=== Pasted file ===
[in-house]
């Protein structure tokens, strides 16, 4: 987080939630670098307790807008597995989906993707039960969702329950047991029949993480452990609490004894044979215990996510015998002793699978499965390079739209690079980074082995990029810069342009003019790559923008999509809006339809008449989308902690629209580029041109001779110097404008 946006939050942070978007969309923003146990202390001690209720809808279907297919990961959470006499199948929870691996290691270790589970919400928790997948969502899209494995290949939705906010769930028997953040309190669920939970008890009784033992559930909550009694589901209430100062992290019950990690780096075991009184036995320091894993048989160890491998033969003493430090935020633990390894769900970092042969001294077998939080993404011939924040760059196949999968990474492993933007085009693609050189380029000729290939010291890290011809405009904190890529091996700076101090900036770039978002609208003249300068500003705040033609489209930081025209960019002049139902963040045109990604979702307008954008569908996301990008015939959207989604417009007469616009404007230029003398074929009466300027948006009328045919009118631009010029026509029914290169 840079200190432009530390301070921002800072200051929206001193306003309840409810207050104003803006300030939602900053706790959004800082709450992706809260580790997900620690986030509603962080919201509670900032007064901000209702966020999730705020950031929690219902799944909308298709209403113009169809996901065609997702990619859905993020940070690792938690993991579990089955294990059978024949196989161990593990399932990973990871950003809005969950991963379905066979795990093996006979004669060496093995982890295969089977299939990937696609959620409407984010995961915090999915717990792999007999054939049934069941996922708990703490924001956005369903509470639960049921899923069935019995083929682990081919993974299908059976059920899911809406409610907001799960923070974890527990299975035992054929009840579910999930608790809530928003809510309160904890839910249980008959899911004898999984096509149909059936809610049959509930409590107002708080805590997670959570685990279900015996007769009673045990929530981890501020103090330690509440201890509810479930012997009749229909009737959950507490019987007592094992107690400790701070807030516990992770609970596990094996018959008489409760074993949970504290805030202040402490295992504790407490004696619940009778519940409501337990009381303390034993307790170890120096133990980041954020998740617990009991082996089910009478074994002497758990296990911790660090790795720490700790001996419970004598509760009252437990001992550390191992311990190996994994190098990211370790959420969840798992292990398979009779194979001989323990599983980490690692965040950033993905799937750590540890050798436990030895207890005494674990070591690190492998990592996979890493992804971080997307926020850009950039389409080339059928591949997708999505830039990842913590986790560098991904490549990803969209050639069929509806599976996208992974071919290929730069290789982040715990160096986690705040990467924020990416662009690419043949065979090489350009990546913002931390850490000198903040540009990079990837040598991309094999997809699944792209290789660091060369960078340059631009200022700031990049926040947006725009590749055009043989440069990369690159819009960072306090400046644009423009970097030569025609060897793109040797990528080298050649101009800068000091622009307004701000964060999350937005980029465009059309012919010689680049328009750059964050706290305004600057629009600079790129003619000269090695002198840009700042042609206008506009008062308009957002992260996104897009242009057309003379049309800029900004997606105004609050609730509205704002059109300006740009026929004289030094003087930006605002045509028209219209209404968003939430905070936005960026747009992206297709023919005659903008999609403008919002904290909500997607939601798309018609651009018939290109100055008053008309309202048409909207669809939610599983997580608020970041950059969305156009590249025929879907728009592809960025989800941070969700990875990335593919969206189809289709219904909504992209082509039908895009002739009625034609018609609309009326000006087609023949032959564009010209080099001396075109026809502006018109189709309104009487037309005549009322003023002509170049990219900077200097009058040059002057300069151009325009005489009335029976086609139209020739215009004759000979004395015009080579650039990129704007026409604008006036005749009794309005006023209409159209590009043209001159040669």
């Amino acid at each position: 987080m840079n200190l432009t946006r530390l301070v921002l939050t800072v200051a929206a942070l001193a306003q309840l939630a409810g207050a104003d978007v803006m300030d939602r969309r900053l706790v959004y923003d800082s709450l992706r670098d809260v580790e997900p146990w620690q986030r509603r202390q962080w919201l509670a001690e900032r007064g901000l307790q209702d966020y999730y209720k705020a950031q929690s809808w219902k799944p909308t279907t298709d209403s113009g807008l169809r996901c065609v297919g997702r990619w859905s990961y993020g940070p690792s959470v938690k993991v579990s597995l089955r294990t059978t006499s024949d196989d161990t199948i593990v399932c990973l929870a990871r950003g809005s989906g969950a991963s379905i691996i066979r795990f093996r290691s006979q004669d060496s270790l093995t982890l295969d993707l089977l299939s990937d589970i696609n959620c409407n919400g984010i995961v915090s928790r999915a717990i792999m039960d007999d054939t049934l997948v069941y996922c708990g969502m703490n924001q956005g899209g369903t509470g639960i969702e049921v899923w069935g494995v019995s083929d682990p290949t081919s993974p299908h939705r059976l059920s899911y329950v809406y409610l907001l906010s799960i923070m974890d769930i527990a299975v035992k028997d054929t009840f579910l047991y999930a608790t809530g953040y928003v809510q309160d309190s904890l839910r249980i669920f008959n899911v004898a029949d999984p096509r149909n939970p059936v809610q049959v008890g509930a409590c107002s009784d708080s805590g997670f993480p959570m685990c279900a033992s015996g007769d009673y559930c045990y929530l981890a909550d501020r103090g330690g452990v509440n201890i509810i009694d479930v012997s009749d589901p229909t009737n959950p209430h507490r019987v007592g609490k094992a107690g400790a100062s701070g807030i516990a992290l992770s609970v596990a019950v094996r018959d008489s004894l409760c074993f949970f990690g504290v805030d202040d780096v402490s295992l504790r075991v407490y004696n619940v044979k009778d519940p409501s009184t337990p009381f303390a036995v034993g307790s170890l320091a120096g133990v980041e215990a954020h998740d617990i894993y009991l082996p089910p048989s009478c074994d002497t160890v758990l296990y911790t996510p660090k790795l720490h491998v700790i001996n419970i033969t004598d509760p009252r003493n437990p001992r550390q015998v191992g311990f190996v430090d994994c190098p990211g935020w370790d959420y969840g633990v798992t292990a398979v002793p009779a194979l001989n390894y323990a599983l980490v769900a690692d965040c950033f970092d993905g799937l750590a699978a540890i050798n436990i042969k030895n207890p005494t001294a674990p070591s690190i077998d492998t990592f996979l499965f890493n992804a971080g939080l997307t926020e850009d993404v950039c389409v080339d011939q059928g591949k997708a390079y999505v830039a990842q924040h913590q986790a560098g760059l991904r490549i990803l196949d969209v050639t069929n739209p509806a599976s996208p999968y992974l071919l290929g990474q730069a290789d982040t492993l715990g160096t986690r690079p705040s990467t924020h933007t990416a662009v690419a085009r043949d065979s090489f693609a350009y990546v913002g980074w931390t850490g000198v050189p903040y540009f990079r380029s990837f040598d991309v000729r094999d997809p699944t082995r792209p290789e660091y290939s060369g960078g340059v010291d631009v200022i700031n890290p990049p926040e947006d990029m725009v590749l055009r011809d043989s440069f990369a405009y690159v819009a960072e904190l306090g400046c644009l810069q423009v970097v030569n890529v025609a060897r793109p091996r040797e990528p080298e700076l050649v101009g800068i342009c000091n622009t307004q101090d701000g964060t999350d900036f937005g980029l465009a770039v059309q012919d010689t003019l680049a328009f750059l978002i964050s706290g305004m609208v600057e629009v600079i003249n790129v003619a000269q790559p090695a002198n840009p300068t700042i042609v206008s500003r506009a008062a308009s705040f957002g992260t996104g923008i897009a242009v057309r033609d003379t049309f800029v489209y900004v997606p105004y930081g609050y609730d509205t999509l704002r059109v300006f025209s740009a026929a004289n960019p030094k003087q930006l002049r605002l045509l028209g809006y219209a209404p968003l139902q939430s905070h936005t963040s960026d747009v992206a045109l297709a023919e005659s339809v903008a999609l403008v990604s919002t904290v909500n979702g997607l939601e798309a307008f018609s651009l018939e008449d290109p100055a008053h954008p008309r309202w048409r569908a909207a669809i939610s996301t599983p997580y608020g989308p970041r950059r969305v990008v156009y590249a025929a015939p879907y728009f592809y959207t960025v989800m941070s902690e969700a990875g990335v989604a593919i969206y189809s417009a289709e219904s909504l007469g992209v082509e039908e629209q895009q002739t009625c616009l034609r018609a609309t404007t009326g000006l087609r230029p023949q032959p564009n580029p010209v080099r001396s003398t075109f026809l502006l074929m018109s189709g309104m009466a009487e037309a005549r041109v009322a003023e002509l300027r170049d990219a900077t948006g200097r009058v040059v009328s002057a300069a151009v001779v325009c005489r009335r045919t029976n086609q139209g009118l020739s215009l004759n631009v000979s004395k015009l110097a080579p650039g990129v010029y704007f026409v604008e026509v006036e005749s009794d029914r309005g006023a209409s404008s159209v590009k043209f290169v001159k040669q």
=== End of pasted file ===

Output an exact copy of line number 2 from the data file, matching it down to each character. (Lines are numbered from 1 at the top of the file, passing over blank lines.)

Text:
């Protein structure tokens, strides 16, 4: 987080939630670098307790807008597995989906993707039960969702329950047991029949993480452990609490004894044979215990996510015998002793699978499965390079739209690079980074082995990029810069342009003019790559923008999509809006339809008449989308902690629209580029041109001779110097404008 946006939050942070978007969309923003146990202390001690209720809808279907297919990961959470006499199948929870691996290691270790589970919400928790997948969502899209494995290949939705906010769930028997953040309190669920939970008890009784033992559930909550009694589901209430100062992290019950990690780096075991009184036995320091894993048989160890491998033969003493430090935020633990390894769900970092042969001294077998939080993404011939924040760059196949999968990474492993933007085009693609050189380029000729290939010291890290011809405009904190890529091996700076101090900036770039978002609208003249300068500003705040033609489209930081025209960019002049139902963040045109990604979702307008954008569908996301990008015939959207989604417009007469616009404007230029003398074929009466300027948006009328045919009118631009010029026509029914290169 840079200190432009530390301070921002800072200051929206001193306003309840409810207050104003803006300030939602900053706790959004800082709450992706809260580790997900620690986030509603962080919201509670900032007064901000209702966020999730705020950031929690219902799944909308298709209403113009169809996901065609997702990619859905993020940070690792938690993991579990089955294990059978024949196989161990593990399932990973990871950003809005969950991963379905066979795990093996006979004669060496093995982890295969089977299939990937696609959620409407984010995961915090999915717990792999007999054939049934069941996922708990703490924001956005369903509470639960049921899923069935019995083929682990081919993974299908059976059920899911809406409610907001799960923070974890527990299975035992054929009840579910999930608790809530928003809510309160904890839910249980008959899911004898999984096509149909059936809610049959509930409590107002708080805590997670959570685990279900015996007769009673045990929530981890501020103090330690509440201890509810479930012997009749229909009737959950507490019987007592094992107690400790701070807030516990992770609970596990094996018959008489409760074993949970504290805030202040402490295992504790407490004696619940009778519940409501337990009381303390034993307790170890120096133990980041954020998740617990009991082996089910009478074994002497758990296990911790660090790795720490700790001996419970004598509760009252437990001992550390191992311990190996994994190098990211370790959420969840798992292990398979009779194979001989323990599983980490690692965040950033993905799937750590540890050798436990030895207890005494674990070591690190492998990592996979890493992804971080997307926020850009950039389409080339059928591949997708999505830039990842913590986790560098991904490549990803969209050639069929509806599976996208992974071919290929730069290789982040715990160096986690705040990467924020990416662009690419043949065979090489350009990546913002931390850490000198903040540009990079990837040598991309094999997809699944792209290789660091060369960078340059631009200022700031990049926040947006725009590749055009043989440069990369690159819009960072306090400046644009423009970097030569025609060897793109040797990528080298050649101009800068000091622009307004701000964060999350937005980029465009059309012919010689680049328009750059964050706290305004600057629009600079790129003619000269090695002198840009700042042609206008506009008062308009957002992260996104897009242009057309003379049309800029900004997606105004609050609730509205704002059109300006740009026929004289030094003087930006605002045509028209219209209404968003939430905070936005960026747009992206297709023919005659903008999609403008919002904290909500997607939601798309018609651009018939290109100055008053008309309202048409909207669809939610599983997580608020970041950059969305156009590249025929879907728009592809960025989800941070969700990875990335593919969206189809289709219904909504992209082509039908895009002739009625034609018609609309009326000006087609023949032959564009010209080099001396075109026809502006018109189709309104009487037309005549009322003023002509170049990219900077200097009058040059002057300069151009325009005489009335029976086609139209020739215009004759000979004395015009080579650039990129704007026409604008006036005749009794309005006023209409159209590009043209001159040669």